Too Many Getting Onboard?

What a difference an election can make.  This week an ad-hock Senate bi-partisan group offered recommendations on comprehensive immigration reform.  Sweeping away the double speak, these Senators were proposing a method for some 11 million undocumented aliens (mostly Mexicans) to obtain “papers” and become US citizens.  There was still a lot of huffing and puffing rhetoric but the heart of the bi-partisan proposals was truly a step forward.

President Obama made a campaign stop in Las Vegas yesterday.  Unlike the Las Vegas advertisements, “what happens in Vegas, stays in Vegas, the President’s speech was meant for national consumption.  He too had a plan for immigration.

This immigration problem (aka Mexican problem) is a problem that underscores the worst of governing.  Politicians have lined up to express how tough they are on these undocumented “law breakers” although these same pols are no where to be seen when it comes to enforcing gun laws.  Many politicians demand deportation even in the face of the complexity and cost of deportation.  (Think about it.  If you could locate and round up all these Mexicans, it would require over 200,000 buses to transport these undocumented individuals to the boarder.  This would take years.  And what about the flow of undocumented workers flowing back?)

But even more amazing is that undocumented workers are just that.  They are unknown to government agencies.  Taxes are not being collected.  The US born children of the undocumented are US citizens.  So what happens if one or both of the parents is deported?

Stranger still is the Mexican culture.  They are hard working, family and church oriented people.  They possess the cultural markings of what we profess to be American values.  Mexicans, one would think, would be sought after.   

Sure there are gangs (like in LA) where Mexican youth lead purposeless lives.  These gangs, however, do not represent the vast plurality of undocumented Mexicans any more than gangs composed of caucasians or african-americans represent their races.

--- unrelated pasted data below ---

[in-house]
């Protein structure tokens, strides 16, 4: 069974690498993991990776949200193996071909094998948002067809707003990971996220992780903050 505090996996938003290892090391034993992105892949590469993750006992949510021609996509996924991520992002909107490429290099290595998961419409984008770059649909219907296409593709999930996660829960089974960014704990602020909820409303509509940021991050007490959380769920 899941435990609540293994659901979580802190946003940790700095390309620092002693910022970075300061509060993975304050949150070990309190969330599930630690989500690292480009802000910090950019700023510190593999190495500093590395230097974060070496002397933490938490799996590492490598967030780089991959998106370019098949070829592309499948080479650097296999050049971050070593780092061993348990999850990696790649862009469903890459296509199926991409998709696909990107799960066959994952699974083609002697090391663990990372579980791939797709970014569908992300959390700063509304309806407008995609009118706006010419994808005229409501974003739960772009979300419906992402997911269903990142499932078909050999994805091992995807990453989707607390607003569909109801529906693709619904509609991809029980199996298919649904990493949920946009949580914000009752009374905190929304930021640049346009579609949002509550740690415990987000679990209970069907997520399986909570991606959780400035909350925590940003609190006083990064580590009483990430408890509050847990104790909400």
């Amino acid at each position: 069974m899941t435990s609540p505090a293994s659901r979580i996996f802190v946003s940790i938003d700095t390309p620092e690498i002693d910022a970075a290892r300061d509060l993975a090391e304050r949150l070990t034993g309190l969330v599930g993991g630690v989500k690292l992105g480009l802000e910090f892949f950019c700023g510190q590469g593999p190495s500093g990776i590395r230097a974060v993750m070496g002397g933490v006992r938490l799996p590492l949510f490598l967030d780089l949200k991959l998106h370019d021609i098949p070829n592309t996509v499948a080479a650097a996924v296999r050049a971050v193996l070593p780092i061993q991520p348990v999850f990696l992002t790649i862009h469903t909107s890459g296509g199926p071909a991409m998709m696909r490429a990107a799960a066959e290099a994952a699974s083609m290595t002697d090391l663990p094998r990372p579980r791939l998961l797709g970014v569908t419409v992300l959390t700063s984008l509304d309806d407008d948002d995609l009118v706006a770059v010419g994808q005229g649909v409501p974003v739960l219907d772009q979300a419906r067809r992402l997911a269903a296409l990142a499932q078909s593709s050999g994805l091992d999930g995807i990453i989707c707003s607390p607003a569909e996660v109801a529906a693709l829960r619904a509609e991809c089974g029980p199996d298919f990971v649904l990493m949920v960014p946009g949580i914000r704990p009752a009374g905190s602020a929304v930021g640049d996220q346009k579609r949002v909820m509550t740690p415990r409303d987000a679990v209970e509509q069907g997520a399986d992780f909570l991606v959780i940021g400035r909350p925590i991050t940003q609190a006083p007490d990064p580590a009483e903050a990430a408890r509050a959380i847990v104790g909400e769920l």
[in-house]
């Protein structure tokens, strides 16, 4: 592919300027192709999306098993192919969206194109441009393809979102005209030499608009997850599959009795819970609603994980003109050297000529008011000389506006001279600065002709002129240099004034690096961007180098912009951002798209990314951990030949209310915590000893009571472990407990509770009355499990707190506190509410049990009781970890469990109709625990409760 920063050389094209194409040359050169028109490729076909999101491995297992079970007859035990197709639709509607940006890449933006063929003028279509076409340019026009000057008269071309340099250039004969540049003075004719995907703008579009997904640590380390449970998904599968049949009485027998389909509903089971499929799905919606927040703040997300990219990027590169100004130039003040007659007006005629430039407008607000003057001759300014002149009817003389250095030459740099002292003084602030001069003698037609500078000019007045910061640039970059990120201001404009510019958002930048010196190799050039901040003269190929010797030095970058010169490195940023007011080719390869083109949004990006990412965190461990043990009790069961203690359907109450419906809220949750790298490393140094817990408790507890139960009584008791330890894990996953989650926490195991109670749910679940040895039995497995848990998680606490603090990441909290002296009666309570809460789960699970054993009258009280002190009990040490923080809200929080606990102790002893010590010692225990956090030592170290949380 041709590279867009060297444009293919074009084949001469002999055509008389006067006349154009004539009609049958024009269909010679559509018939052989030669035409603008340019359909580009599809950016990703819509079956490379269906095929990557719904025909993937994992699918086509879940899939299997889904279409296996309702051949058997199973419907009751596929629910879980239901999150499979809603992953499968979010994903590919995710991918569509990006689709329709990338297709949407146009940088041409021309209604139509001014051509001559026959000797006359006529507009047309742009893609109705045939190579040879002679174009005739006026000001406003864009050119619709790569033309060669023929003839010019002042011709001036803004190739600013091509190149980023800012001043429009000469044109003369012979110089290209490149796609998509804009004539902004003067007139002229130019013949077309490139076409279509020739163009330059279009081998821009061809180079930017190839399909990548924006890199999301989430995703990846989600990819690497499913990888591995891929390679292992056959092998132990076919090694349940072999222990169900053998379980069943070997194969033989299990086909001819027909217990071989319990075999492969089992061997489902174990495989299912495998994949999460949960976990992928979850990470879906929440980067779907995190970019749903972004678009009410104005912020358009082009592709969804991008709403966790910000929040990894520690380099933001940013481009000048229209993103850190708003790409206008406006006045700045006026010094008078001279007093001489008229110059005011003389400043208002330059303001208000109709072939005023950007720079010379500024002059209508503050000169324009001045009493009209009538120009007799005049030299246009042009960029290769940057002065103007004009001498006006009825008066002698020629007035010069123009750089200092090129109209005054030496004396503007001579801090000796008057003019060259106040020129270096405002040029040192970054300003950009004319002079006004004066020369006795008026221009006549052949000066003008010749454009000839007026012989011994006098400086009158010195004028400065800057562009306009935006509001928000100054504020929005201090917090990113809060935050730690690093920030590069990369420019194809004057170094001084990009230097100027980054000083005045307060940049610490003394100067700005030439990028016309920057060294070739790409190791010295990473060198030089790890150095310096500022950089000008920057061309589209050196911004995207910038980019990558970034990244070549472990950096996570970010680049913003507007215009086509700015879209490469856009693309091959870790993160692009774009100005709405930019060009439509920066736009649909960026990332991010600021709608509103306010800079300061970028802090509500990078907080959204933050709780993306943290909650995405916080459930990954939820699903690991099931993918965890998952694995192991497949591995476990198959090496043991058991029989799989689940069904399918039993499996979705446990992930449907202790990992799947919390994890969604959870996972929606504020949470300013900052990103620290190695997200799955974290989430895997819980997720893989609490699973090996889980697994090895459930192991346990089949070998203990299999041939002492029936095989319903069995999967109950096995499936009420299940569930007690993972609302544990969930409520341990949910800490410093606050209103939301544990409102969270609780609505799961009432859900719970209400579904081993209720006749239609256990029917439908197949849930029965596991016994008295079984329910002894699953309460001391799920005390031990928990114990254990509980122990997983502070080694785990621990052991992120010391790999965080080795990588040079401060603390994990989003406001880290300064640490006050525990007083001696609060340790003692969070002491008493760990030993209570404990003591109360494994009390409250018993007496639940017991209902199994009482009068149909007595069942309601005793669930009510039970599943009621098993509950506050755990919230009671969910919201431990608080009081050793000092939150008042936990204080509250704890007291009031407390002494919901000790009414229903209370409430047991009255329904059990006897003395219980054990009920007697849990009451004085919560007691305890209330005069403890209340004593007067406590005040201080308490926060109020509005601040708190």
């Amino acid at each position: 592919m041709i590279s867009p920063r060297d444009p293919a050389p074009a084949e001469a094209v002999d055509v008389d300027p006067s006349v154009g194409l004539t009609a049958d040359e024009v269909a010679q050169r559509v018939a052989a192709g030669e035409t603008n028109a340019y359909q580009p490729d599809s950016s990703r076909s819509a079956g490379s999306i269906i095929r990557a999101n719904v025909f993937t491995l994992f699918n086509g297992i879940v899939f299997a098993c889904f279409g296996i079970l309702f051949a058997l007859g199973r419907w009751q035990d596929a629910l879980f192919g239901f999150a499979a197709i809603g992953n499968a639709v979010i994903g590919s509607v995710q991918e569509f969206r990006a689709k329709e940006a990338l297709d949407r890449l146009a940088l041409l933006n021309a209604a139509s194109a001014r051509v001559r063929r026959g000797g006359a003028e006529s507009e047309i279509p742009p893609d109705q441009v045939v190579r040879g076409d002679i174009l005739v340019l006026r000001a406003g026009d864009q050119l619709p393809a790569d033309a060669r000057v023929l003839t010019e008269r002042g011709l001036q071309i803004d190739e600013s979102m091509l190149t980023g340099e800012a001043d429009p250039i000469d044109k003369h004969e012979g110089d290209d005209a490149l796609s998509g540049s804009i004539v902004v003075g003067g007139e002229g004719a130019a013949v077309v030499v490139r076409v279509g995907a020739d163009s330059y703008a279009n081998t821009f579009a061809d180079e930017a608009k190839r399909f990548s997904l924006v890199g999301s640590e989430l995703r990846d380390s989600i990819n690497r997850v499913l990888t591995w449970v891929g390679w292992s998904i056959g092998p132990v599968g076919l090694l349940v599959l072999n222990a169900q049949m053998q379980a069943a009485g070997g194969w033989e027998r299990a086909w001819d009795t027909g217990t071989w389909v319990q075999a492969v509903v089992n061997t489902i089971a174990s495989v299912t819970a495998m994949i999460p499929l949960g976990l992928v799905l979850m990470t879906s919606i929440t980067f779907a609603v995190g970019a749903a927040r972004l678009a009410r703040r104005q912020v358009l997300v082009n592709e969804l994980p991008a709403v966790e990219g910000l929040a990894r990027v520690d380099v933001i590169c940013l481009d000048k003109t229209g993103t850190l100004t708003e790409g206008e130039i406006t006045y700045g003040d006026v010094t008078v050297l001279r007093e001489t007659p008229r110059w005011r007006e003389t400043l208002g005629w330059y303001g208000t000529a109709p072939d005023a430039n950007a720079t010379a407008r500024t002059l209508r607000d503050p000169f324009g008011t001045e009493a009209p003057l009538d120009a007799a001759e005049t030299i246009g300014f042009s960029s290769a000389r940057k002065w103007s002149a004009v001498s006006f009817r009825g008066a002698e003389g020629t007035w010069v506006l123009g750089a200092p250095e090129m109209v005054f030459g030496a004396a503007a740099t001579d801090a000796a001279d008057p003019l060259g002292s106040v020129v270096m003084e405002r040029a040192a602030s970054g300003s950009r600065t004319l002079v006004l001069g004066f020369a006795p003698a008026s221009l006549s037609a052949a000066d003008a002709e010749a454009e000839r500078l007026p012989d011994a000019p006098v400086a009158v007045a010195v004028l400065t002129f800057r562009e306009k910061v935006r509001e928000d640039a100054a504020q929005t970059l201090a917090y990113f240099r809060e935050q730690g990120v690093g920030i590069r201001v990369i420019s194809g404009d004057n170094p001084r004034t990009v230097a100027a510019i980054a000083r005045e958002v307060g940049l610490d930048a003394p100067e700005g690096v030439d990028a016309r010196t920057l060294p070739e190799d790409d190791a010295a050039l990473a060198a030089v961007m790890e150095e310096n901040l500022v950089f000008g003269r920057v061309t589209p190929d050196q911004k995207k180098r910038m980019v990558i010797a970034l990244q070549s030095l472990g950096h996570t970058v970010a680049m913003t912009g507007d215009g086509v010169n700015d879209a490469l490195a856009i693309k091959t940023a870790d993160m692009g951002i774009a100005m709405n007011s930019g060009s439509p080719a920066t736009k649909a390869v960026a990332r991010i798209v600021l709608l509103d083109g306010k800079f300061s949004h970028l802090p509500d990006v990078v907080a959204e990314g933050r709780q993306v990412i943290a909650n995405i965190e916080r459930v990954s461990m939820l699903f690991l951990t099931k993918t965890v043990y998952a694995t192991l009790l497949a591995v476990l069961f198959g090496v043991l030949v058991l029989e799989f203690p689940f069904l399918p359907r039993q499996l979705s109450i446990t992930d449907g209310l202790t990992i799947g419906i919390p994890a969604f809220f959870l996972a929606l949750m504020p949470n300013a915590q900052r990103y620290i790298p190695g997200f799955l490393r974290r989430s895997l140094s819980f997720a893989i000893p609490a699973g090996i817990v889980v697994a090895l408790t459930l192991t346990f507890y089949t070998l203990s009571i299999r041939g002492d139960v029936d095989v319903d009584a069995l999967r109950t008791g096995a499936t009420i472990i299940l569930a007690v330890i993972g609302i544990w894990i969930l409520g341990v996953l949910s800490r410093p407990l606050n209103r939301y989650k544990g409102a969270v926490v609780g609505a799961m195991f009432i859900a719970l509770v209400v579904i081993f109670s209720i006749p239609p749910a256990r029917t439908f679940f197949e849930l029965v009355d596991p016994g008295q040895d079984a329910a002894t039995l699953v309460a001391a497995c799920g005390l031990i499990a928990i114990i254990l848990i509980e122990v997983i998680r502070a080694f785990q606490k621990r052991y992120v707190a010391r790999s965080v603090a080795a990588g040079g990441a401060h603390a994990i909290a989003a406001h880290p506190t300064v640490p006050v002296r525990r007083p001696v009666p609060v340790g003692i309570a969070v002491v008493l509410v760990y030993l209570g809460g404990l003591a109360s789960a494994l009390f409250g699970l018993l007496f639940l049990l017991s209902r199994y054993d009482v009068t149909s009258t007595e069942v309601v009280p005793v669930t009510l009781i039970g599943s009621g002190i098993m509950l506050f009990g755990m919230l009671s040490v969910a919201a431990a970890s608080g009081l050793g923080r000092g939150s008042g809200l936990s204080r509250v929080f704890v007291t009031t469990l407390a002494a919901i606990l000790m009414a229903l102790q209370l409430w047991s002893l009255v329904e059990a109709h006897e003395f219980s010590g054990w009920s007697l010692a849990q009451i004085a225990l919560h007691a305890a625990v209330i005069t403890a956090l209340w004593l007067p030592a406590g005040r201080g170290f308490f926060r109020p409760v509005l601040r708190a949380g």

Immigration throughout the years has always caused friction.  Immigrants compete for jobs, usually entry level ones.  Those job holders resist, and there is friction.  Clever politicians, of course, see demagoguery as an opportunity and join the chorus shouting down immigrants.

Popular opinion in the US seems to have shifted in favor of a comprehensive solution.  It is now more likely the Senate will pass immigration reform in the coming months.  The House’s response is still unclear.  A majority of the majority is very unlikely but a majority of the House may be possible.  So what can go wrong?

Too many (with different motives) getting onboard.

The GOP change of heart in the Senate is about recognizing reality.  The last election demographics punished Republicans and is project to punish them even harder next time if they don’t modify some of their positions.  Politicians, however, always strive to have it both ways.

Senate GOP members will try to pass the least generous form of comprehensive reform possible, while Democrats will try to liberalize the path to citizenship in hopes of more votes.  Each party will try and portray the resulting bill as their work (rather than our work).  Tit will lead to tat and gridlock could return.

I wonder whether “real” Senate leaders will see this a test case for bi-partisanship while improving a broken system.  Inherently there is nothing Democrat or Republican about undocumented workers.  They are more similar to “potholes”.  Fixing potholes does not know whether the fixer is a Democrat or a Republican.

Over the next weeks we will see if too many politicians try “to get onboard” for whatever their personal ambitions might be and not for reasons of fixing the pothole. 

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